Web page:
To regulate the agricultural market and food prices, the government is working on a new Market Law that is part of its 100-day action plan.
According to the latest reports, this law will organize producers in a way similar to the union model used in the U.S. Likewise, producer unions will be established for each agricultural product, like apples, tomatoes, cherries, grapes and figs, while the price difference from the field to the consumers will not exceed 20 percent under the new system.
Aimed at delivering products from the producer to consumer at minimum cost, the government has examined the best examples in the world and is currently evaluating producer unions in the U.S.
Producer unions will manage all decision-making mechanisms at every stage until the product is delivered from the field to the end consumer. Farmers themselves will form a board of directors that will also include one official from the provincial directorates of agriculture. While both producers and consumers will win with the new model, there will be a maximum 20 percent difference from the field to the table.
According to the model, bulk purchases will be made at every stage, from seed and pesticide to fertilizer, enabling farmers to supply the product cheaper.
Unions will supervise farmers in their production processes. They will also provide training in good farming, proper irrigation, spraying and productivity-enhancing activities.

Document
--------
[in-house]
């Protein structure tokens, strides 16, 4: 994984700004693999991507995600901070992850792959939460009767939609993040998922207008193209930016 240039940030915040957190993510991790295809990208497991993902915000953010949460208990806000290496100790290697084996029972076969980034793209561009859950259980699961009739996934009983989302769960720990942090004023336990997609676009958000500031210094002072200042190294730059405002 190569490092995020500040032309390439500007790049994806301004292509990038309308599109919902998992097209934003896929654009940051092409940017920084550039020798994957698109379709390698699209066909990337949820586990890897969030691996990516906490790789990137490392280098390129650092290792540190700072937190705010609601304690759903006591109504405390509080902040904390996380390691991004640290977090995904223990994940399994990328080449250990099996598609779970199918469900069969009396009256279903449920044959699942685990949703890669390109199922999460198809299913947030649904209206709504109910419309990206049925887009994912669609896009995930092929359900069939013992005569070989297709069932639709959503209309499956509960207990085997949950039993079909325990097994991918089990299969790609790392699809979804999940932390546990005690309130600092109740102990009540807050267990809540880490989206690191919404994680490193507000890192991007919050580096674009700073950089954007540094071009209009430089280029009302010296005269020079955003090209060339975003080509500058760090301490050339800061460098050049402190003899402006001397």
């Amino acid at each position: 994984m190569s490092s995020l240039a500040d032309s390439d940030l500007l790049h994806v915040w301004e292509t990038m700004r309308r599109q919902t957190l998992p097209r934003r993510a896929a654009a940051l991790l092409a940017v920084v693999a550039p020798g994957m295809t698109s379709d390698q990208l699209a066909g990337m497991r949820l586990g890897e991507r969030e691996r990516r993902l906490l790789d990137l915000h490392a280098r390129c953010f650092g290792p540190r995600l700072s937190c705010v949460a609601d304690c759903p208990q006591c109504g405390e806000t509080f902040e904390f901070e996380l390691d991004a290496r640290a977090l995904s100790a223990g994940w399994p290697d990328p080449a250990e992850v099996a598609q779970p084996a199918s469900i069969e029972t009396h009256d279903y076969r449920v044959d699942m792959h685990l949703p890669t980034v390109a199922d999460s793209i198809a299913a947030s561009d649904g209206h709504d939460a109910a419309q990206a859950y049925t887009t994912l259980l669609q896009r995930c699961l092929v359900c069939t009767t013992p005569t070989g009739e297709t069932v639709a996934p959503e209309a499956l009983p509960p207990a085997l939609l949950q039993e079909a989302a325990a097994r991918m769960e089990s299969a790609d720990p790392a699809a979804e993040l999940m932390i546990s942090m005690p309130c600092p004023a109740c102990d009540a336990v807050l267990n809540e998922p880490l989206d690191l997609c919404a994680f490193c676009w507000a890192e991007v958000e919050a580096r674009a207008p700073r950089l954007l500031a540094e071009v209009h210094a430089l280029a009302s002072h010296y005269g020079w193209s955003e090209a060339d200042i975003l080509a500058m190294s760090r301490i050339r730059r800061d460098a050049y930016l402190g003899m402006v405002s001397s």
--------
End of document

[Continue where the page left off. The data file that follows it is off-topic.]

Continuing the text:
After collecting the crop, unions will transport the product to the market using the cold chain method, preventing an approximate 40 percent loss usually suffered during transportation.
Unions, which will take part in every stage from packaging to transportation, will sell directly to markets or open market groups, eliminating intermediaries in the process.
The Cooperatives Law will be revised for the model to be developed with a cooperative system. With the new system, everyone will have shares in accordance with the amount of product they produce. With unions taking an active role in land consolidation, farmers are to be encouraged to consolidate the system with extra support, providing maximum benefit to both producers and consumers, as unions would operate just like a company.
Professor Senih Yazgan, vice chairman of the Uludağ Fresh Fruit and Vegetable Exporters' Association (UYMSİB), said that with this model, farming in Turkey will be revived once again, while both producers and consumers will win in the process.
Stressing that this system will also contribute to the country's economy, Yazgan said a farmer who plows either 5 decares or 500 decares of land has a tractor, while the state lends separate diesel support for each tractor. "However, a tractor can crop up to 250 decares of land. The unions can introduce a scale of 250 decares for a tractor, stopping the tractor dump, thus dropping the burden of diesel support on the state," he added.